https://twitter.com/ulaulaman/status/517303481565458432 by @ulaulaman about #Nash equilibria and their role in collective behavior The Nash equilibrium is an important tool in game theory: [It] is a solution concept of a non-cooperative game involving two or more players, in which each player is assumed to know the equilibrium strategies of the other players, and no player has anything to gain by changing only their own strategy. If each player has chosen a strategy and no player can benefit […]
6:28 AM | Reflections on Teaching
I was recently asked to be part of an advice panel for newly minted teaching assistants. Oh, how time flies! After assisting with numerous classes and teaching vector calculus twice, I’d like to think I have some advice to offer. … Continue reading →
4:58 AM | The “bounded gaps between primes” Polymath project – a retrospective
The (presumably) final article arising from the Polymath8 project has now been uploaded to the arXiv as “The “bounded gaps between primes” Polymath project – a retrospective“.  This article, submitted to the Newsletter of the European Mathematical Society, consists of personal contributions from ten different participants (at varying levels of stage of career, and intensity […]
3:09 AM | Linkage for the end of September
Algomation animated algorithms (G+)Rush hour video, or, what our robot-driven future will be like (G+)The Washington Post rants about those evil student pirates, but neglects to mention the free alternatives (G+)A song video about knots, from the low-dimensional topology blog (G+)Fun hex grid facts, via MF (G+)SODA 2015 accepted papers (G+)KaTeX, a lobotomized but fast web math renderer (G+)Against laptops in lectures, via MF (G+)David Wade’s ‘Fantastic Geometry’ – The Works of Wenzel […]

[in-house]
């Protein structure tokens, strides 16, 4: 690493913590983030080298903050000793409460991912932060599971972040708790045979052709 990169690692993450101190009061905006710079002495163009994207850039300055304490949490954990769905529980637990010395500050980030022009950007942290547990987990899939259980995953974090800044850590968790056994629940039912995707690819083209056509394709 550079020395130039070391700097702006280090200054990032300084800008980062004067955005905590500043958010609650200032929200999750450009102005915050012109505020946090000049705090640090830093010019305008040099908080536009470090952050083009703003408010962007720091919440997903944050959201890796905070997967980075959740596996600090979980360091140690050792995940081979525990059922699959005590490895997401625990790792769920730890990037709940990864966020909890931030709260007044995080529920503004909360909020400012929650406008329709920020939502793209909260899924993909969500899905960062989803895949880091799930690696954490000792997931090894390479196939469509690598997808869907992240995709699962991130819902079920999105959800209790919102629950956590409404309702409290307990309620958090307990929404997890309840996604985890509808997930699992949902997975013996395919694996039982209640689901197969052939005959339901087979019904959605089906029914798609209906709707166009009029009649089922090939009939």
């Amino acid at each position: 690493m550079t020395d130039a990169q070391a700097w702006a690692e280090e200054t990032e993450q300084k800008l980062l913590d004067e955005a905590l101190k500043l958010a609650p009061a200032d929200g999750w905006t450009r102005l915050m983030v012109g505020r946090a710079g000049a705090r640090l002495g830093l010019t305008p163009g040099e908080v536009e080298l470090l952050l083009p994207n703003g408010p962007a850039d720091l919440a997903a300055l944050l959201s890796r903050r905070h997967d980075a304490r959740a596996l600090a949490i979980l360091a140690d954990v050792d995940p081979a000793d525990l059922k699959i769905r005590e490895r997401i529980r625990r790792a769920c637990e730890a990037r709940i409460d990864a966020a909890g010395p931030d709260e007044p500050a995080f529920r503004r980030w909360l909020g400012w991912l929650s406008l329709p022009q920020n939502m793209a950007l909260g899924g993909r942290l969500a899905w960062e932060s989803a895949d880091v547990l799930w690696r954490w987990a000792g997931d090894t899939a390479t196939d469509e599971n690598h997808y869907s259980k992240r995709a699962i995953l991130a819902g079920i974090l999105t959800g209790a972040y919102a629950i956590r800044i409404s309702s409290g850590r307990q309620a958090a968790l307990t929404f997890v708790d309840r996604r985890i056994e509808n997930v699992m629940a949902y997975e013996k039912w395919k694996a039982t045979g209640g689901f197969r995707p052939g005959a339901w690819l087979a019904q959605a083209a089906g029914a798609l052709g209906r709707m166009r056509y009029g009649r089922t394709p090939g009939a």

12:00 AM | Limits of prediction: stochasticity, chaos, and computation
Some of my favorite conversations are about prediction and its limits. For some, this is purely a practical topic, but for me it is a deeply philosophical discussion. Understanding the limits of prediction can inform philosophy of science, mind, and even questions of free-will. As such, I wanted to share with you a World Science […]

September 30, 2014

8:46 PM | Ritratti: Winifred Edgerton Merrill
Winifred Edgerton Merrill fu la prima americana ad ottenere un dottorato in matematica presso la Columbia University nel 1886. Nella sua tesi sviluppò una rappresentazione geometrica degli infinitesimi in diversi sistemi di coordinate, utilizzando lo jacobiano per per derivare le trasformazioni tra gli integrali nei diversi sistemi.Tra matematica e astronomiaNata a Ripon, nel Wisconsin, il 24 settembre del 1862 da Emmet e Clara Edgerton, si trasferisce con la famiglia a New York intorno al […]

Kelly S.E. & Rozner S.A. (2012). Winifred Edgerton Merrill: "She Opened the Door", Notices of the American Mathematical Society, 59 (04) 504-512. DOI:

4:17 PM | Dagstuhl on Algebra in Computational Complexity